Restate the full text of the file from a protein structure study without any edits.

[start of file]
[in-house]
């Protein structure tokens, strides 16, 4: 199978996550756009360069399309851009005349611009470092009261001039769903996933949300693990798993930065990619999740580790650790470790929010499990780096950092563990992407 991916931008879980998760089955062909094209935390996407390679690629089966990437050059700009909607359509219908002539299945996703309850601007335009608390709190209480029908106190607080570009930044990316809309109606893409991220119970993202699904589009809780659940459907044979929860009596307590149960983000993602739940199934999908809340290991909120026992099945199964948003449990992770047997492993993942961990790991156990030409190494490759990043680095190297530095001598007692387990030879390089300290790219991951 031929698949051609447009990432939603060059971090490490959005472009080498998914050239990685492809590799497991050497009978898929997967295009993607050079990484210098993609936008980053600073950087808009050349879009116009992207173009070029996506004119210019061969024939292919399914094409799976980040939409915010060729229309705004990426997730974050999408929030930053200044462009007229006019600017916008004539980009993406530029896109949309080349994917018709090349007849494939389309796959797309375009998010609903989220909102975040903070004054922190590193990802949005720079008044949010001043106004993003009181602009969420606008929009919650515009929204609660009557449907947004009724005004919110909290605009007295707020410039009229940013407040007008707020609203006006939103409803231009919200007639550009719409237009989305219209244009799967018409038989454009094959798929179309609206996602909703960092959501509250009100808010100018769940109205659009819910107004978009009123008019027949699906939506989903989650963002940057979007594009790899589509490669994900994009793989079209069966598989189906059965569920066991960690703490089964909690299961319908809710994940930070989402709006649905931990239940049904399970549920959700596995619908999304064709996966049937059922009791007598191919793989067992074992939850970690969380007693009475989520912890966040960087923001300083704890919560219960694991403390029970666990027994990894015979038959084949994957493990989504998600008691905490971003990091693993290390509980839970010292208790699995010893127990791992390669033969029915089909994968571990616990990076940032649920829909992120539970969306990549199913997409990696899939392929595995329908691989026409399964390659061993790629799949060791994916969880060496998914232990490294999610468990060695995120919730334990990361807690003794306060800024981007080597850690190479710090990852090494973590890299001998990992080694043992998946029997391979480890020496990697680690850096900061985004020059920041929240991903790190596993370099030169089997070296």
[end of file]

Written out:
[in-house]
């Protein structure tokens, strides 16, 4: 199978996550756009360069399309851009005349611009470092009261001039769903996933949300693990798993930065990619999740580790650790470790929010499990780096950092563990992407 991916931008879980998760089955062909094209935390996407390679690629089966990437050059700009909607359509219908002539299945996703309850601007335009608390709190209480029908106190607080570009930044990316809309109606893409991220119970993202699904589009809780659940459907044979929860009596307590149960983000993602739940199934999908809340290991909120026992099945199964948003449990992770047997492993993942961990790991156990030409190494490759990043680095190297530095001598007692387990030879390089300290790219991951 031929698949051609447009990432939603060059971090490490959005472009080498998914050239990685492809590799497991050497009978898929997967295009993607050079990484210098993609936008980053600073950087808009050349879009116009992207173009070029996506004119210019061969024939292919399914094409799976980040939409915010060729229309705004990426997730974050999408929030930053200044462009007229006019600017916008004539980009993406530029896109949309080349994917018709090349007849494939389309796959797309375009998010609903989220909102975040903070004054922190590193990802949005720079008044949010001043106004993003009181602009969420606008929009919650515009929204609660009557449907947004009724005004919110909290605009007295707020410039009229940013407040007008707020609203006006939103409803231009919200007639550009719409237009989305219209244009799967018409038989454009094959798929179309609206996602909703960092959501509250009100808010100018769940109205659009819910107004978009009123008019027949699906939506989903989650963002940057979007594009790899589509490669994900994009793989079209069966598989189906059965569920066991960690703490089964909690299961319908809710994940930070989402709006649905931990239940049904399970549920959700596995619908999304064709996966049937059922009791007598191919793989067992074992939850970690969380007693009475989520912890966040960087923001300083704890919560219960694991403390029970666990027994990894015979038959084949994957493990989504998600008691905490971003990091693993290390509980839970010292208790699995010893127990791992390669033969029915089909994968571990616990990076940032649920829909992120539970969306990549199913997409990696899939392929595995329908691989026409399964390659061993790629799949060791994916969880060496998914232990490294999610468990060695995120919730334990990361807690003794306060800024981007080597850690190479710090990852090494973590890299001998990992080694043992998946029997391979480890020496990697680690850096900061985004020059920041929240991903790190596993370099030169089997070296």